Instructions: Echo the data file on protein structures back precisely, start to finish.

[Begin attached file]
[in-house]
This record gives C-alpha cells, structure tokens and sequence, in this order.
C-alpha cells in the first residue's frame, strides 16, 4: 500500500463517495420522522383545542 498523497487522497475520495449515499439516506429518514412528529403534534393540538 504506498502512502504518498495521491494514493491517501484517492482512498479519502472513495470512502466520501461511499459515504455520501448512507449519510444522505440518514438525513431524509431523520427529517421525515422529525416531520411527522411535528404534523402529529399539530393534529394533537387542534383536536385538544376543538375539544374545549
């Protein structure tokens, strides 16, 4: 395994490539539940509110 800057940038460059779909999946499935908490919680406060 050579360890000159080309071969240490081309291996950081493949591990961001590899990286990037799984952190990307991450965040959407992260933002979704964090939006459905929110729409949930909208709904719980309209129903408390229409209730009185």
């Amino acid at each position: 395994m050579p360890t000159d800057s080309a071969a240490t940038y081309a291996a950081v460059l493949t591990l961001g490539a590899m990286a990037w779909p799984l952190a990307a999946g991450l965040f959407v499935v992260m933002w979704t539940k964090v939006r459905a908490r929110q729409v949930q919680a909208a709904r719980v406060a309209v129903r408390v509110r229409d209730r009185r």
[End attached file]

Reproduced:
[in-house]
This record gives C-alpha cells, structure tokens and sequence, in this order.
C-alpha cells in the first residue's frame, strides 16, 4: 500500500463517495420522522383545542 498523497487522497475520495449515499439516506429518514412528529403534534393540538 504506498502512502504518498495521491494514493491517501484517492482512498479519502472513495470512502466520501461511499459515504455520501448512507449519510444522505440518514438525513431524509431523520427529517421525515422529525416531520411527522411535528404534523402529529399539530393534529394533537387542534383536536385538544376543538375539544374545549
């Protein structure tokens, strides 16, 4: 395994490539539940509110 800057940038460059779909999946499935908490919680406060 050579360890000159080309071969240490081309291996950081493949591990961001590899990286990037799984952190990307991450965040959407992260933002979704964090939006459905929110729409949930909208709904719980309209129903408390229409209730009185």
């Amino acid at each position: 395994m050579p360890t000159d800057s080309a071969a240490t940038y081309a291996a950081v460059l493949t591990l961001g490539a590899m990286a990037w779909p799984l952190a990307a999946g991450l965040f959407v499935v992260m933002w979704t539940k964090v939006r459905a908490r929110q729409v949930q919680a909208a709904r719980v406060a309209v129903r408390v509110r229409d209730r009185r």